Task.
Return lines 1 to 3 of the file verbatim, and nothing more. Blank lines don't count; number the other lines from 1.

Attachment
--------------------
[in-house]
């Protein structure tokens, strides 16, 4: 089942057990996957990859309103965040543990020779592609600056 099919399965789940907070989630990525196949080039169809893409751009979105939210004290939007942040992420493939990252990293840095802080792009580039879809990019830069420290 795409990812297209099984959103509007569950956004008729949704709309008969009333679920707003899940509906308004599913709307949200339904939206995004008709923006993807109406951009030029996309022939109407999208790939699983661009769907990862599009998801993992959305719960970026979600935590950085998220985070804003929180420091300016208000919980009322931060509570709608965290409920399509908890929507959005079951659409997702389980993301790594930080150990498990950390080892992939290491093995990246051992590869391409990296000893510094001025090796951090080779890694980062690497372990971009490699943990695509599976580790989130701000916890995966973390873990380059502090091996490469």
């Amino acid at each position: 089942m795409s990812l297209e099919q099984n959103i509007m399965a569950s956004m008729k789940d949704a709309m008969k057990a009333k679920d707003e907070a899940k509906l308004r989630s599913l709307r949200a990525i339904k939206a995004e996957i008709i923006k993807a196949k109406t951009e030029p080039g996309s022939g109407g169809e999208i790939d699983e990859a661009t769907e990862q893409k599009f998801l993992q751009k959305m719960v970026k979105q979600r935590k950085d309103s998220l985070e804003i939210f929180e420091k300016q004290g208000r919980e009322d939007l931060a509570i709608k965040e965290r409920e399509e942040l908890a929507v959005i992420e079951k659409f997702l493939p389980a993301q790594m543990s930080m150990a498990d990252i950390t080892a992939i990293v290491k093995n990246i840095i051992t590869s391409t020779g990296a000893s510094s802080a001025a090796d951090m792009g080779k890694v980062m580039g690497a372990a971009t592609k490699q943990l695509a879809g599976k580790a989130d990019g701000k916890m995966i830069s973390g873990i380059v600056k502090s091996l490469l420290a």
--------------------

[in-house]
């Protein structure tokens, strides 16, 4: 089942057990996957990859309103965040543990020779592609600056 099919399965789940907070989630990525196949080039169809893409751009979105939210004290939007942040992420493939990252990293840095802080792009580039879809990019830069420290 795409990812297209099984959103509007569950956004008729949704709309008969009333679920707003899940509906308004599913709307949200339904939206995004008709923006993807109406951009030029996309022939109407999208790939699983661009769907990862599009998801993992959305719960970026979600935590950085998220985070804003929180420091300016208000919980009322931060509570709608965290409920399509908890929507959005079951659409997702389980993301790594930080150990498990950390080892992939290491093995990246051992590869391409990296000893510094001025090796951090080779890694980062690497372990971009490699943990695509599976580790989130701000916890995966973390873990380059502090091996490469």
């Amino acid at each position: 089942m795409s990812l297209e099919q099984n959103i509007m399965a569950s956004m008729k789940d949704a709309m008969k057990a009333k679920d707003e907070a899940k509906l308004r989630s599913l709307r949200a990525i339904k939206a995004e996957i008709i923006k993807a196949k109406t951009e030029p080039g996309s022939g109407g169809e999208i790939d699983e990859a661009t769907e990862q893409k599009f998801l993992q751009k959305m719960v970026k979105q979600r935590k950085d309103s998220l985070e804003i939210f929180e420091k300016q004290g208000r919980e009322d939007l931060a509570i709608k965040e965290r409920e399509e942040l908890a929507v959005i992420e079951k659409f997702l493939p389980a993301q790594m543990s930080m150990a498990d990252i950390t080892a992939i990293v290491k093995n990246i840095i051992t590869s391409t020779g990296a000893s510094s802080a001025a090796d951090m792009g080779k890694v980062m580039g690497a372990a971009t592609k490699q943990l695509a879809g599976k580790a989130d990019g701000k916890m995966i830069s973390g873990i380059v600056k502090s091996l490469l420290a």